In this article, we argue that schooling and school reform in the 21st century continues to be approached as if it were a flatworm capable of replicating itself. These reform efforts in today’s No Child Left Behind environment reify static ideas about schooling, resulting in organizational entropy. Instead, we present the process of Indigenous Invention as one that holds promise in moving our schools from entropy to renewal. Indigenous Invention grows from new conceptions of learning, cognition, and development, and our work in schools and communities during the past 16 years. We end with a discussion of the crucial values, dispositions, and conditions that have been identified for promoting Indigenous Invention. Indigenous Invention provides educators opportunities to imagine and invent new practices and schools called for in this “flat world.”
The authors describe a 5-year research project on Comprehensive School Reform (CSR) efforts in Arizona K–8 schools. Relevant literature, the context of the project, and a description of related special issue articles are discussed.
This article describes how principals in K–8 schools reported, in their own words, the progress that they, teachers, and students were making in their Comprehensive School Reform plan.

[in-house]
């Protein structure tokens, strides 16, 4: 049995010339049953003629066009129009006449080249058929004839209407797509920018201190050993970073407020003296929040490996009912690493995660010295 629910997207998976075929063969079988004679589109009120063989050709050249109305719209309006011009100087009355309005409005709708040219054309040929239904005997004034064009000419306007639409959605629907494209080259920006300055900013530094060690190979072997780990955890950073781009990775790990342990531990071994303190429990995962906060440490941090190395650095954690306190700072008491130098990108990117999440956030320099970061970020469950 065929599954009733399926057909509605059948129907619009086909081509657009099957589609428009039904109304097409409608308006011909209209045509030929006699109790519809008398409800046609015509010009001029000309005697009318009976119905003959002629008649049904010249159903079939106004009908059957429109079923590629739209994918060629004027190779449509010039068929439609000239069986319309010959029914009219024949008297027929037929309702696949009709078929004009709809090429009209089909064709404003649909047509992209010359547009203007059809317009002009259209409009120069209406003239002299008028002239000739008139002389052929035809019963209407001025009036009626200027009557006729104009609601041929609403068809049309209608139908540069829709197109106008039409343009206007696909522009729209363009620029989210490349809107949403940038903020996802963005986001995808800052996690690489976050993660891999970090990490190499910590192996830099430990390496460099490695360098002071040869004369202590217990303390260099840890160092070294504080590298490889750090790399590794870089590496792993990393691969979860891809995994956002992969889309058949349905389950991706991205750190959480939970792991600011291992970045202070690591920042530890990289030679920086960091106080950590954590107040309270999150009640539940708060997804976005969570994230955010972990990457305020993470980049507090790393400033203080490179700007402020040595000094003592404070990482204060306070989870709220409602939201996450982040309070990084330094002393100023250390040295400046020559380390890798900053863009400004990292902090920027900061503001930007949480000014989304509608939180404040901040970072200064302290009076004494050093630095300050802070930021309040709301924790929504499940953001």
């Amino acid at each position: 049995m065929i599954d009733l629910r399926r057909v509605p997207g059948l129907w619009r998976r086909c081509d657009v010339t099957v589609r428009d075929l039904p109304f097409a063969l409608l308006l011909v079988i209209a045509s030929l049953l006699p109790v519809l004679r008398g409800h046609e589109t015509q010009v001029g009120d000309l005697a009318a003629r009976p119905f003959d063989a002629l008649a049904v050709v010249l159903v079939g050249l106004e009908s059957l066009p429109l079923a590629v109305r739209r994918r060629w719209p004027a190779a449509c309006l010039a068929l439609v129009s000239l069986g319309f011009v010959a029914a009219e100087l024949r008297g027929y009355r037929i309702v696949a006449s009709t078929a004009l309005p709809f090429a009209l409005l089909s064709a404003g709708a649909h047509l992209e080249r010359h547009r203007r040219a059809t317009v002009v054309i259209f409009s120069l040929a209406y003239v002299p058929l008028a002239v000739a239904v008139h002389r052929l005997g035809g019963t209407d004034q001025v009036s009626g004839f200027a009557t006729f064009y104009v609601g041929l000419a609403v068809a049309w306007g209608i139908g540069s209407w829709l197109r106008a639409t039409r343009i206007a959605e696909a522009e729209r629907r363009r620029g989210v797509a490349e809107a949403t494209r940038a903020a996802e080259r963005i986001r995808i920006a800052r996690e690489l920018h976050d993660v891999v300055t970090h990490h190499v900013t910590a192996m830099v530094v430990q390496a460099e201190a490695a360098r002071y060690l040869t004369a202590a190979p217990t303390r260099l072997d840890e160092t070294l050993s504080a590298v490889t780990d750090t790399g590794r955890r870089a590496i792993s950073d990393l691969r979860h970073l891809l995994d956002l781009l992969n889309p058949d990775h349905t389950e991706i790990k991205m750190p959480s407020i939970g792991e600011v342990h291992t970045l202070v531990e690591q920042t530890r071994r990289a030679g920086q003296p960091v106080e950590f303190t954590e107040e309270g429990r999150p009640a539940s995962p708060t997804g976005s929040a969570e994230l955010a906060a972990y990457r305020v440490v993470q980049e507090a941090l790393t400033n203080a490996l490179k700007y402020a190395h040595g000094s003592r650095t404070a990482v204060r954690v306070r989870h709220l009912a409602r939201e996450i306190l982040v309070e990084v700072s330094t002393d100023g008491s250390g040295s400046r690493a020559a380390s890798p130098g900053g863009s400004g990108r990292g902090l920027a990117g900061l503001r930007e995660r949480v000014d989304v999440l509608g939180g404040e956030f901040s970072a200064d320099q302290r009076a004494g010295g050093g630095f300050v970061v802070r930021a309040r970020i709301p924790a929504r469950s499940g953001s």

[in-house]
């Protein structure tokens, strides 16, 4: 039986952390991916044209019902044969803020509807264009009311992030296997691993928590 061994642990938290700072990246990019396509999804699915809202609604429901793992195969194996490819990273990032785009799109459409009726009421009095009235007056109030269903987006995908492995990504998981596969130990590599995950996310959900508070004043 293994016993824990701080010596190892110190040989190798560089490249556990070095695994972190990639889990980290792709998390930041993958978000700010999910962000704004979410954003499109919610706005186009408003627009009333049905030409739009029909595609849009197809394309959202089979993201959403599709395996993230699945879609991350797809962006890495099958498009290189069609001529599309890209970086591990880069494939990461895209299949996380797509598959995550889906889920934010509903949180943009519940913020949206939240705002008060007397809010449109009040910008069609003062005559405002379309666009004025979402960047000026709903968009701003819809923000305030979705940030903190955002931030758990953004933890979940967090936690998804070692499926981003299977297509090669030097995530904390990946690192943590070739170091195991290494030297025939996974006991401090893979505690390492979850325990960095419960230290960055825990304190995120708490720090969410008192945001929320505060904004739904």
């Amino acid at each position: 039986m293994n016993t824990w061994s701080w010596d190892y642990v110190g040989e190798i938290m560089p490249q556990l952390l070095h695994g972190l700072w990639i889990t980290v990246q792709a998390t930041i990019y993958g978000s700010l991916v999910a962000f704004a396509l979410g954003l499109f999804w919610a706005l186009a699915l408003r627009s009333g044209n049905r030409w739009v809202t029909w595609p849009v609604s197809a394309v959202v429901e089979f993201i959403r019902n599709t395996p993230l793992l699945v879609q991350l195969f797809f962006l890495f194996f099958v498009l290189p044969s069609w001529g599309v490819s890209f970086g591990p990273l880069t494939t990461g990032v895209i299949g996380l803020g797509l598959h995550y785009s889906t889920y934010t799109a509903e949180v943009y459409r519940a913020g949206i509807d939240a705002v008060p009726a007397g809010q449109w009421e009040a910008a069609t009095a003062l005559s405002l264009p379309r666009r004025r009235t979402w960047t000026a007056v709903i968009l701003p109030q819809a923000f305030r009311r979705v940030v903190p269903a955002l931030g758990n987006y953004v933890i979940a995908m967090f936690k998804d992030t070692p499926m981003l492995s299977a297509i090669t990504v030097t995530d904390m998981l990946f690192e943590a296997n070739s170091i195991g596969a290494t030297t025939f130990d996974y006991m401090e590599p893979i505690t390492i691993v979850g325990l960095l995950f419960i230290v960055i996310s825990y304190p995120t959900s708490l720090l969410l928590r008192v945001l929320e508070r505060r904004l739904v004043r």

This paper is a preface to the special issue.
The authors focus on the classroom practices in Comprehensive School Reform (CSR) schools in Grades 3–5 and how they differ across subject matter, grade level, and time of year.
The authors explore how teacher behaviors that support student autonomy are expressed in Comprehensive School Reform (CSR) classrooms.
This article describes the results of a participant observation study conducted in one school engaged in Comprehensive School Reform. The study was instrumental to the development of instruments that capture students’ perspectives and motivational dynamics about school, approach to learning, and sense of self. This article focuses on the student-beliefs-about-school instrument and describes the analysis rubric for student stories.
The authors explore how students who attend Comprehensive School Reform (CSR) schools think about classroom learning by examining students’ responses to pictures of student-teacher interaction.
As part of a larger research program examining the experiences of students in schools that received Comprehensive School Reform (CSR) funds, this study examined student perceptions of group experiences and social processes in third- through fifth-grade classrooms.
This article builds on previous articles in this issue that reported on students in Grades 3–5 in Comprehensive School Reform classrooms. It explores individual differences in these students’ understanding of, and disposition toward, school.
Burross examines the relationships among funding, poverty, and norm- and criterion-referenced standardized exam scores with focus on the performances of fourth-grade students.
This article provides information about recent school reform research and conditions of schooling. The article then reviews our research findings (drawing on all the preceding articles in the special issue) and considers implications for policy makers, principals, teachers, teacher educators, and researchers.